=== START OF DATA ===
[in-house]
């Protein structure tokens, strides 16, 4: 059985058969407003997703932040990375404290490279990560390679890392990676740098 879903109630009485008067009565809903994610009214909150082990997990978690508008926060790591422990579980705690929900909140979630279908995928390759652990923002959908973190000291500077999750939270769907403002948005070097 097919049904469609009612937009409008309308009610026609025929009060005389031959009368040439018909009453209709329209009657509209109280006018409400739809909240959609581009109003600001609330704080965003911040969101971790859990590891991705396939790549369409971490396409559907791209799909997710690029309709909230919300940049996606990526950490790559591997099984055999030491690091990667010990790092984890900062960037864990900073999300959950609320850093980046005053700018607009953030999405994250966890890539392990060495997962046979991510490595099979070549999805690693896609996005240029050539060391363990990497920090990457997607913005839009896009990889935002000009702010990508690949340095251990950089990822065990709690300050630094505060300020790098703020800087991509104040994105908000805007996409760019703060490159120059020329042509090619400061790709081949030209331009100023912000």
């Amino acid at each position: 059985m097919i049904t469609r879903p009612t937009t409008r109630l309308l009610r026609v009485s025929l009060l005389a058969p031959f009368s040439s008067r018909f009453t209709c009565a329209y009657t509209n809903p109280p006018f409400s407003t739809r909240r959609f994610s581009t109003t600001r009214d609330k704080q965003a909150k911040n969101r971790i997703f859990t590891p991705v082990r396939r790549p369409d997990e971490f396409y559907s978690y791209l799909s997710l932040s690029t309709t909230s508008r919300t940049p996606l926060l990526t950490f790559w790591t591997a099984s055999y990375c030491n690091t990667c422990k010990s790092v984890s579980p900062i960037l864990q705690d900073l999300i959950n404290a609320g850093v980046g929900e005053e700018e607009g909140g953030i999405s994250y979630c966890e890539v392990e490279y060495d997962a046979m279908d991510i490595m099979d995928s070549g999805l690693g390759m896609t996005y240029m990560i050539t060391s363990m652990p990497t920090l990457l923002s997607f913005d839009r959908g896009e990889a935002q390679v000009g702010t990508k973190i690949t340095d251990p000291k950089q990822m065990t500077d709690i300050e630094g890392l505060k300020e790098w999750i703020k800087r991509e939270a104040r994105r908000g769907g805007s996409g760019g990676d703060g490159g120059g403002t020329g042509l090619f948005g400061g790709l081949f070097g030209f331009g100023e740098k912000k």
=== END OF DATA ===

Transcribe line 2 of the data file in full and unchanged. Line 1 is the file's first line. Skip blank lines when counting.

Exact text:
């Protein structure tokens, strides 16, 4: 059985058969407003997703932040990375404290490279990560390679890392990676740098 879903109630009485008067009565809903994610009214909150082990997990978690508008926060790591422990579980705690929900909140979630279908995928390759652990923002959908973190000291500077999750939270769907403002948005070097 097919049904469609009612937009409008309308009610026609025929009060005389031959009368040439018909009453209709329209009657509209109280006018409400739809909240959609581009109003600001609330704080965003911040969101971790859990590891991705396939790549369409971490396409559907791209799909997710690029309709909230919300940049996606990526950490790559591997099984055999030491690091990667010990790092984890900062960037864990900073999300959950609320850093980046005053700018607009953030999405994250966890890539392990060495997962046979991510490595099979070549999805690693896609996005240029050539060391363990990497920090990457997607913005839009896009990889935002000009702010990508690949340095251990950089990822065990709690300050630094505060300020790098703020800087991509104040994105908000805007996409760019703060490159120059020329042509090619400061790709081949030209331009100023912000």